SACRAMENTO, Calif. -- Los Angeles County’s public health director is urging local school officials to prepare for a possible delay of classroom instruction next month.
Gov. Gavin Newsom on Wednesday said that is a setback he would like to avoid by convincing more people to wear masks and avoid gatherings to slow the spread of the coroanvirus.
Los Angeles County Public Health Director Barbara Ferrer urged school districts to have a “plan b” because of the uncertainty around the spread of the virus. Newsom said school districts will decide for themselves if they can safely reopen. He said he hopes the school year is not delayed.
NEW ORLEANS -- Louisiana officials are sounding the alarm about coronavirus infections continuing to rise across the state, and officials in New Orleans say they will soon restrict bars and restaurants to table service in hope of reducing the disease’s resurgence.
Gov. John Bel Edwards said Wednesday at his weekly pandemic briefing that “we have a statewide epidemic. It’s no longer one or two regions.”
New Orleans Mayor LaToya Cantrell, meanwhile, issued new regulations ending table service at the city's bars and restaruants. The new rules also limit indoor gatherings to 25 people. The mayor says the rules take effect at 6 a.m. Saturday.
The state health departments said Wednesday that bars have been identified as the focus of 36 coronavirus outbreaks that infected 393 people.
UNITED NATIONS — The leading U.S. infectious disease expert says he is cautiously optimistic that a coronavirus vaccine with some degree of effectiveness will be successfully developed by the end of the year or the beginning of 2021.
Dr. Anthony Fauci told a U.N. event Wednesday that Moderna’s vaccine will go into Phase 3 trials “sometime at the end of July and then others will follow in August, September and October.”
He says Moderna’s vaccine has shown “very promising” results, “which makes me cautiously optimistic, although you could never, ever predict with any certainty whether a vaccine is going to be safe and effective.”
Fauci heads the National Institute of Allergy and Infectious Diseases. He says “a strategic approach” has been adopted to test multiple vaccine candidates using the same standards and measurements.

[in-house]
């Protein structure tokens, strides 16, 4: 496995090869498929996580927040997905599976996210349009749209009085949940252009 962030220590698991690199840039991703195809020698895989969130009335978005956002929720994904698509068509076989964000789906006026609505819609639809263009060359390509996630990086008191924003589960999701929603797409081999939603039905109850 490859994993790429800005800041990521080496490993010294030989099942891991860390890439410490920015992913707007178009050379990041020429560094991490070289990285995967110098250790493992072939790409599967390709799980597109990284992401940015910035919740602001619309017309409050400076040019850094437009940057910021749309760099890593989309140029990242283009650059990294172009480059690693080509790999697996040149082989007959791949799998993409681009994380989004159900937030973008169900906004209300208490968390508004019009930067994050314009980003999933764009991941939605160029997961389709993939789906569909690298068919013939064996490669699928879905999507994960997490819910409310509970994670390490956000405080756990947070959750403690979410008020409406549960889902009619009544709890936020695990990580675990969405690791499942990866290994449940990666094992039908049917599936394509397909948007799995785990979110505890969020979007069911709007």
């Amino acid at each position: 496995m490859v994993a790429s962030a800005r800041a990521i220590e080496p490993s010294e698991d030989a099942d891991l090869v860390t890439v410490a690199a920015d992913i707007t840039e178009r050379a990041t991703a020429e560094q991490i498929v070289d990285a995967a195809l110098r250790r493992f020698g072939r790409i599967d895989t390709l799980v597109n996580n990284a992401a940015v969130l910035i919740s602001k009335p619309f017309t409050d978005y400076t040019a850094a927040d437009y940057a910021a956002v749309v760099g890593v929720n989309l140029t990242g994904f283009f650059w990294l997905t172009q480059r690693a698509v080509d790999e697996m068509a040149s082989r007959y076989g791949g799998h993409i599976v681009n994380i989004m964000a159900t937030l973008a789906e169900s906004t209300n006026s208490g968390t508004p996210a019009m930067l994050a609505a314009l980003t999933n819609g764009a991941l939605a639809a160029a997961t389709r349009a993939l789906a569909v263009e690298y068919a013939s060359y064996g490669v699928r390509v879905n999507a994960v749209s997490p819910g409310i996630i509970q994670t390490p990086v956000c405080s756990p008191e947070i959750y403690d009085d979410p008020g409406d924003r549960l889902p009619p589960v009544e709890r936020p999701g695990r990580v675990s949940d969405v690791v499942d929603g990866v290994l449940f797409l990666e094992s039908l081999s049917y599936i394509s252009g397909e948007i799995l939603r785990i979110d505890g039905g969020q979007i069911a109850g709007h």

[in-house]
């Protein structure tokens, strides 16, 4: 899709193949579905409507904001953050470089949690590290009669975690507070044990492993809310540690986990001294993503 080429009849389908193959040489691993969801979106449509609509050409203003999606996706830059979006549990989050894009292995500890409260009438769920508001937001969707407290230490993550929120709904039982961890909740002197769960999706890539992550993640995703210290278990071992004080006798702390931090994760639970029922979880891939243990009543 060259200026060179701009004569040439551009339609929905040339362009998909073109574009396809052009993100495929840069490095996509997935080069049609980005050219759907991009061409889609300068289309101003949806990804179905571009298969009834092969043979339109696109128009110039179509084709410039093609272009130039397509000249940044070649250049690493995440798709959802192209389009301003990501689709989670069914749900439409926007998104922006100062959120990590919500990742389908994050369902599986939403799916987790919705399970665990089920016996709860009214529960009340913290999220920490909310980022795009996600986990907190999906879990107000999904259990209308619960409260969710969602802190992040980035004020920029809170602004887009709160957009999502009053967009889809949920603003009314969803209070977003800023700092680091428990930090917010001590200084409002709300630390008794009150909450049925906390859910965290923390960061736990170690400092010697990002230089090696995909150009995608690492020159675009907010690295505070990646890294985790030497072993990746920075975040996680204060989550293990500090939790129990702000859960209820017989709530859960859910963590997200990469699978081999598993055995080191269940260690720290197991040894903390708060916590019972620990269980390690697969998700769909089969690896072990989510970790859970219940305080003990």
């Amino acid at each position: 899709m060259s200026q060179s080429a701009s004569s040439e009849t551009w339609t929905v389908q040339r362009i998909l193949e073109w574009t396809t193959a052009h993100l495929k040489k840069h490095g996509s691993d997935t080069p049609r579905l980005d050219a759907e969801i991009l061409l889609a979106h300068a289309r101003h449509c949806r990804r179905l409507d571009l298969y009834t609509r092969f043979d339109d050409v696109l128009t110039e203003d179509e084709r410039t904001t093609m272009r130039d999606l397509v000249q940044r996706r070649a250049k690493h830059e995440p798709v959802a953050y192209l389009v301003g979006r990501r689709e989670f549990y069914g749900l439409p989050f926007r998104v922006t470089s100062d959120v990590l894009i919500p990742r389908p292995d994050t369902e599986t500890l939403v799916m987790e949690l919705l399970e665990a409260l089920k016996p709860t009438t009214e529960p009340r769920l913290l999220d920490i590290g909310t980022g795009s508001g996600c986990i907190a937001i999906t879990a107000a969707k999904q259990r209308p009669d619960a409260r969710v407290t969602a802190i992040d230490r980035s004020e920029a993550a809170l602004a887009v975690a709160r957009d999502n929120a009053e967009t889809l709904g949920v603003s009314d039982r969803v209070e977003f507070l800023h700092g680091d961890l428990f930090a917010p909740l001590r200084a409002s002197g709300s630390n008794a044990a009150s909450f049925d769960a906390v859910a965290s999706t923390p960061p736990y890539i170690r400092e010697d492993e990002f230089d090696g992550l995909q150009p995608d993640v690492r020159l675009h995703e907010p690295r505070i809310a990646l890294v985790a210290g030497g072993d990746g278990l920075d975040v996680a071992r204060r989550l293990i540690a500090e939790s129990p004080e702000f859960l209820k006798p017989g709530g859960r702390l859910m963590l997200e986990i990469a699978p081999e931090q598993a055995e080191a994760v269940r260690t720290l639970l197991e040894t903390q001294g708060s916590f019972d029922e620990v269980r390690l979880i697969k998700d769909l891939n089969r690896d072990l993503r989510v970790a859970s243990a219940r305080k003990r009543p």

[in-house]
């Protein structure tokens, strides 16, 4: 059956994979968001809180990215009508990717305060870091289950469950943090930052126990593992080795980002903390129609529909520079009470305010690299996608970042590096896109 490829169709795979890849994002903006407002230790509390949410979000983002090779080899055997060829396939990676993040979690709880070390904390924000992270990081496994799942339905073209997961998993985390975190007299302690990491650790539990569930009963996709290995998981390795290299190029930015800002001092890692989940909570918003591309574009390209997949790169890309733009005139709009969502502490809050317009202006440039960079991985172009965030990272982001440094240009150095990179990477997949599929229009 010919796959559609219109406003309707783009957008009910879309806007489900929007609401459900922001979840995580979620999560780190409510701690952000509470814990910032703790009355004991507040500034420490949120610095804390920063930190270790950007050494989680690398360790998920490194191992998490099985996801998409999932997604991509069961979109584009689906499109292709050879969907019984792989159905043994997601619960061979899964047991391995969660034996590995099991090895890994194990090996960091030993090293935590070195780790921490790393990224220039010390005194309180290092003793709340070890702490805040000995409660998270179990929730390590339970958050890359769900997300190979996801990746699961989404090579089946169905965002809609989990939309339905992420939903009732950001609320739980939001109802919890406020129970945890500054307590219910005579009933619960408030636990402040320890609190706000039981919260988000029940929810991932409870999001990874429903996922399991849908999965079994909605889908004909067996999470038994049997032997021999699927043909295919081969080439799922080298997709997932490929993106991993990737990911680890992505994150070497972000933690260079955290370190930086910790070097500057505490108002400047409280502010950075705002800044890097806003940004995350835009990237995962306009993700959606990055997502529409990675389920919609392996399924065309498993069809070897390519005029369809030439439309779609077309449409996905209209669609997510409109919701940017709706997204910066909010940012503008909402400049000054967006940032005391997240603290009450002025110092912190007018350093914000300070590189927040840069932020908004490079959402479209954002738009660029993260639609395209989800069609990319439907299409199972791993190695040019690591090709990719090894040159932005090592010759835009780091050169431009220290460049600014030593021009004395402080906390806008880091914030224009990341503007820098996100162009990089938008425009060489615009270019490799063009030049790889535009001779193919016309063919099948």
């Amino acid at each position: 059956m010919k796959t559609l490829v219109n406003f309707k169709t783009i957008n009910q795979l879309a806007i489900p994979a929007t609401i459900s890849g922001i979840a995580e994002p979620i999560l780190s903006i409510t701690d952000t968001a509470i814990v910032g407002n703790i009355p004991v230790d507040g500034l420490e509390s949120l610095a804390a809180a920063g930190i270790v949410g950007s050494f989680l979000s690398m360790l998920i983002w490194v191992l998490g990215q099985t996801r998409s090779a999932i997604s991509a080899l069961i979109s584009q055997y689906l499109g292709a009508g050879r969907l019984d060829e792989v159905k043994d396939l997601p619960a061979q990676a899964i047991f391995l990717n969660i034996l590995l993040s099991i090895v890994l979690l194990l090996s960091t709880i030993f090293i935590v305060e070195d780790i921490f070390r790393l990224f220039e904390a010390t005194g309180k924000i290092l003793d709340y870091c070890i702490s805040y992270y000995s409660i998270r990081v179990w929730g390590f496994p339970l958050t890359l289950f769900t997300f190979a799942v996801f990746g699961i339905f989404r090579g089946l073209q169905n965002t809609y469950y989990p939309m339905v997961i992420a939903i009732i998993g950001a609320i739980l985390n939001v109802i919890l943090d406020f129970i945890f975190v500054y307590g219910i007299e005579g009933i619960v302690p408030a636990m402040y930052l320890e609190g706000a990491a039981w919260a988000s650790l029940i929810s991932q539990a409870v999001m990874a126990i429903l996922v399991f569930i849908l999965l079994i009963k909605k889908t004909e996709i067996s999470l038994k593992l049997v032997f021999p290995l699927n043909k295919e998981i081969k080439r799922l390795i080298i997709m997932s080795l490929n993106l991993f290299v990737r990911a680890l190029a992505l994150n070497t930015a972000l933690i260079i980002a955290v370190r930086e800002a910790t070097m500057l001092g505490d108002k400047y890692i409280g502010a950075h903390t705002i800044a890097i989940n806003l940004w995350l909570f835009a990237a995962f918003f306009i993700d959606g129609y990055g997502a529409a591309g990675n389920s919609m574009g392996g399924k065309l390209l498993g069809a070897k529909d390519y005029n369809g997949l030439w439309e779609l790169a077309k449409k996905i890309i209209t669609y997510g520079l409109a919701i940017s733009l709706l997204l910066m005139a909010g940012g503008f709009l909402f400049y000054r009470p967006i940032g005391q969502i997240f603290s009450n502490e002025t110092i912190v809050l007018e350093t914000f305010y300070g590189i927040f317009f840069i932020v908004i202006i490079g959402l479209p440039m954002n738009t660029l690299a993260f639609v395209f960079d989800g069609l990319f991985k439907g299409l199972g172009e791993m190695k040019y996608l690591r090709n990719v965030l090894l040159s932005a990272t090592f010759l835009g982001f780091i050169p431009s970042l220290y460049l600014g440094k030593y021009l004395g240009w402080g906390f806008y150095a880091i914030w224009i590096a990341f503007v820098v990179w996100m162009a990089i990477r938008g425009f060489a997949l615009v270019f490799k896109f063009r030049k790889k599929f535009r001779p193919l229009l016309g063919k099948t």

OKLAHOMA CITY — President Donald Trump’s campaign rally in Tulsa in late June that drew thousands of people, along with large protests that accompanied it, “likely contributed” to a dramatic surge in coronavirus cases, health officials said Wednesday.
Tulsa County reported 261 confirmed cases on Monday, a new record one-day high, and another 206 cases on Tuesday.
County Health Department Director Dr. Bruce Dart said those large gatherings “more than likely” contributed to the spike.
A reporter who attended Trump’s rally is among those who have tested positive for COVID-19, along with six of Trump’s campaign staffers and two members of the Secret Service.
Statewide, Oklahoma health officials on Wednesday reported 673 new confirmed cases of the coronavirus, the state’s second-highest daily total since the start of the pandemic.
RENO, Nev. -- The first coronavirus antibody study conducted in Nevada suggests COVID-19 test results dramatically underestimate the number of people who actually have been infected by the disease.
The joint study by the Washoe County Health District and researchers at the University of Nevada, Reno concludes that four to five times more people have been infected with the virus that causes COVID-19 than have been formally confirmed as positive cases to date in the Reno-Sparks area.
Based on blood tests for antibodies, the June study indicates 2.3% of adults in Washoe County had an infection or exposure resulting in an immune response to the virus.
SANTIAGO, Chile — Chile will begin easing lockdown measures in two southern regions on Monday with 800,000 people able to resume some of their activities and those over 75 able to go out once a day.
Restaurants, cinemas, theaters and cafes will be allowed to open at 25% capacity. Sporting activities can be carried out without an audience and can include up to 10 people in enclosed spaces and 50 in the open.
The new measures will apply in the Los Ríos and Aysén regions in the country’s south. If a new outbreak occurs in either region, the government said tighter restrictions will be considered.
The number of people with confirmed infections of the new coronavirus surpassed 300,000 in the South American country, the sixth highest figure in the world.